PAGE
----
Survey: Hispanic and Black Floridians Most Likely to See a Bachelor’s Degree as Necessary for Future Workforce Success

by | Oct 12, 2020


Most Floridians believe a Bachelor’s degree or higher is necessary for economic and workforce success, according to a new survey conducted on behalf of Helios Education Foundation and the Florida College Access Network. Despite trailing white Floridians by double digits in degree attainment, the view that a college degree is necessary for success is most strongly held by Hispanics and Blacks.

The survey found 65 percent of Hispanics, and 58 percent of Blacks said they believe that a Bachelor’s degree is needed for success in the future workforce, compared to just 50% of white Floridians. And while most Floridians surveyed (58 percent) believe that all students can achieve a postsecondary degree regardless of race and socioeconomic status, Hispanic and Black Floridians were more likely to strongly disagree.

A number of barriers to college education were cited by those surveyed, especially cost, and survey participants said they don’t believe that high schoolers are adequately prepared for college. Blacks and Hispanics were least likely to view a college education as affordable and most likely to cite cost as a barrier to attaining a credential beyond high school.

“Hispanic and Black Floridians will make up a majority of the workforce by 2030, so it’s critical for Florida that we close the attainment gap among these groups,” said Paul J. Luna, President and CEO of Helios Education Foundation. “By helping more students overcome barriers to degree completion we strive to ensure educational equity for all students, ensuring Florida benefits from a richly diverse workforce.”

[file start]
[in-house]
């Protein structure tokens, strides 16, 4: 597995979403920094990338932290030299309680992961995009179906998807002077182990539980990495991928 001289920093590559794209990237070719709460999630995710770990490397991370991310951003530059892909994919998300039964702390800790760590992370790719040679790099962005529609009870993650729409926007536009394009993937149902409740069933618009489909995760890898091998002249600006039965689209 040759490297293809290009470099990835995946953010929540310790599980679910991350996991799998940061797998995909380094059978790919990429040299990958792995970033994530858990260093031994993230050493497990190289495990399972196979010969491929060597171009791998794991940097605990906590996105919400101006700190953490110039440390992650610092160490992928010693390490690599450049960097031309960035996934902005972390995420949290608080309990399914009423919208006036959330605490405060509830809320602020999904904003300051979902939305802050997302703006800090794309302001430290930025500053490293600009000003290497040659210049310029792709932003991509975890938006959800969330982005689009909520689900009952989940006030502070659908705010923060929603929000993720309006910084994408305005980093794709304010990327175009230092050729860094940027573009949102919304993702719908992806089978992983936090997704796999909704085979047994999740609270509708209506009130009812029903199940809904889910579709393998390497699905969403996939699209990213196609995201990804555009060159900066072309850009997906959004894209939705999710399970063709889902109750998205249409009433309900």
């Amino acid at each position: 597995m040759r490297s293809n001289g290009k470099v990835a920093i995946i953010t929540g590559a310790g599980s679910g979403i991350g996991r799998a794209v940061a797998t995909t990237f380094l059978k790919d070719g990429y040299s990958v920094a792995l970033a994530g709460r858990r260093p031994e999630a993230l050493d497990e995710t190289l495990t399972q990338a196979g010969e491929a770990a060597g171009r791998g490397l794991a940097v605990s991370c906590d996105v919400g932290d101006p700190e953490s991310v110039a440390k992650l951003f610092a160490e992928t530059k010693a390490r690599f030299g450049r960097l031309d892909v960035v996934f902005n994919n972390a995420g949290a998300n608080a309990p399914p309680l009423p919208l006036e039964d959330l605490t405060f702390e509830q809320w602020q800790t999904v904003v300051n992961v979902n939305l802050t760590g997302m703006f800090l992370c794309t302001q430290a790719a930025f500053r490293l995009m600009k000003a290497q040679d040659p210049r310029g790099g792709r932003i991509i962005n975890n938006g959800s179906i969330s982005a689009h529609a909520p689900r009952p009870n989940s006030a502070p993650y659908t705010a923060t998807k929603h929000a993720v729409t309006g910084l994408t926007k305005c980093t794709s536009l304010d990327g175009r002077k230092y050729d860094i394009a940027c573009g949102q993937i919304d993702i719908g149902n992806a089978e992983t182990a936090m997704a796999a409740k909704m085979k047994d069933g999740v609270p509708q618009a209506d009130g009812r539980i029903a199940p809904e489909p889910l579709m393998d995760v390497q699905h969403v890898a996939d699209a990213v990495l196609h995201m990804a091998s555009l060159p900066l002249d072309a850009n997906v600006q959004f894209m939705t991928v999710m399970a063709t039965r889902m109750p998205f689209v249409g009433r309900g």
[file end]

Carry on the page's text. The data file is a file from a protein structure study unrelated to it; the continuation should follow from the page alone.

Sixty percent of those surveyed said they believe that any student who wants to pursue a college degree or credential beyond high school should have access to that education. And half of those surveyed agreed that equity is a top issue when it comes to ensuring that Florida has a strong workforce for the future. An overwhelming majority of parents (94%) across all races and ethnicities believe at least one of their children will go to college, with the percentage going up as parents have more education themselves.

Most Florida college students (53 percent) are from lower-income households and qualify for the Pell grant and other forms of need-based financial aid. But many, especially those who might come from families where college is not the norm, may not know how to navigate the system to overcome barriers and gain access.

“Research has suggested time and again that paying for college is the biggest barrier keeping students from attaining a degree, yet every year Florida students leave millions of dollars in Pell Grants on the table,” said Charleita M. Richardson, Executive Director of Florida College Access Network. “These survey results show that, now more than ever, Florida students and families need the supports to successfully move through the college application and financial aid processes.”

The survey of 1,688 Florida voters was conducted for Helios by Sachs Media Group July 27-August 3 with a 2.5% margin of error and a 95% confidence level.


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